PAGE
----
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The decision this week (10 July) to allow Rafael Viñoly's controversial 'Walkie Talkie' office block to be built next to the Tower of London is important for two reasons.

First, the verdict effectively sidelines UNESCO in the debate about new developments near World Heritage Sites - a move which could also have an impact on proposed schemes in Liverpool, Bath and Edinburgh.

Secondly, it gives a vital and intriguing insight into the mind of Hazel Blears, the new Department of Communities and Local Government (DCLG) chief, who took over from Ruth Kelly in Gordon Brown's cabinet reshufe in late June.

The proactive and can-do attitude demonstrated by Blears, even when facing a potential backlash from heritage bodies, contrasts starkly with that of Kelly, who gained something of a reputation for quashing or stalling tall-tower schemes.

Kelly not only called in the Walkie Talkie project, but also derailed Ian Simpson's Brunswick Quay scheme in Liverpool.

The installation of Blears will be welcomed by developers, which are proposing ever taller towers all over London, and the debate will only intensify when the Greater London Authority's new viewing corridors are unveiled tomorrow (13 July).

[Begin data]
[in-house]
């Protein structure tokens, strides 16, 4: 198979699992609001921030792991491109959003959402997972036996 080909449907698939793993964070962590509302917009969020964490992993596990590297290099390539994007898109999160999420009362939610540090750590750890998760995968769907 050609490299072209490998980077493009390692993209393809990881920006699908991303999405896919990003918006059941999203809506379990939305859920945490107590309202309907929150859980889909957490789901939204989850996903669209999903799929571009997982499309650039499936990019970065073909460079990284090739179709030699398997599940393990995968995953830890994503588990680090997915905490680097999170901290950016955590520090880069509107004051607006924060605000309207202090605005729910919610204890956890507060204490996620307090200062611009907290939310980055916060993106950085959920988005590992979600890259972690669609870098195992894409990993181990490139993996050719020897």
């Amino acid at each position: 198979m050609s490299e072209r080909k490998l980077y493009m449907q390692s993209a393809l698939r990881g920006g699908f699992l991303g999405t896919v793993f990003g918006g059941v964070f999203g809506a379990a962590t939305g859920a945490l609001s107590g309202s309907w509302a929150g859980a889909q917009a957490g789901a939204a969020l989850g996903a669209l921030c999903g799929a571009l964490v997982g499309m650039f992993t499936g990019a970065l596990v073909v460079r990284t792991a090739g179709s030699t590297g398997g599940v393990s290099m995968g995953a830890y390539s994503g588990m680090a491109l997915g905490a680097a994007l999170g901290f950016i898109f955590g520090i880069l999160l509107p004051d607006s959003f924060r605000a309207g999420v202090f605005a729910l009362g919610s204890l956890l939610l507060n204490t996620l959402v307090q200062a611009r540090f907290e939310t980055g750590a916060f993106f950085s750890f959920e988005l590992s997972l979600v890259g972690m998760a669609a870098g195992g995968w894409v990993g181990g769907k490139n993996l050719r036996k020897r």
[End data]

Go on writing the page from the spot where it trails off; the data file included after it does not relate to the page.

Viñoly's 155m-high, 39-storey tower split opinion across the capital, and was most famously derided by former RIBA-president George Ferguson, who branded the office project 'one of the ugliest in London'.

Yet the Land Securities scheme, in the City of London's Fenchurch Street, was unanimously given the thumbs-up by CABE, the City Corporation and London Mayor Ken Livingstone.

It was only when United Nations heritage watchdog UNESCO kicked up a fuss about what it regarded as threats to the Tower of London that Kelly decided to call the Walkie Talkie tower in for public inquiry.

Speaking moments after the tower's future was secured, chairman of CABE's design review panel, Paul Finch, said it would have been an injustice if the scheme had been scrapped 'as a result of one organisation's ramblings'.

'The decision shows that the government has taken the view that the planning system's strict controls in respect of conservation matters have been sufficient to deal with these projects without the need for special consultations, ' he said.

Furthermore, Finch believes that if the UNESCO appeal had been upheld, future development in the capital could have been stied.

'If it was agreed that it was somehow wrong for modern architecture to be visible from a World Heritage Site, we would end up putting large chunks of the city in aspic, ' he said.

'This is very, very dangerous. It's like turning the city into a museum.

'My view is that the Tower of London is so robust that it doesn't need anyone else coming along to look after it, ' added Finch.

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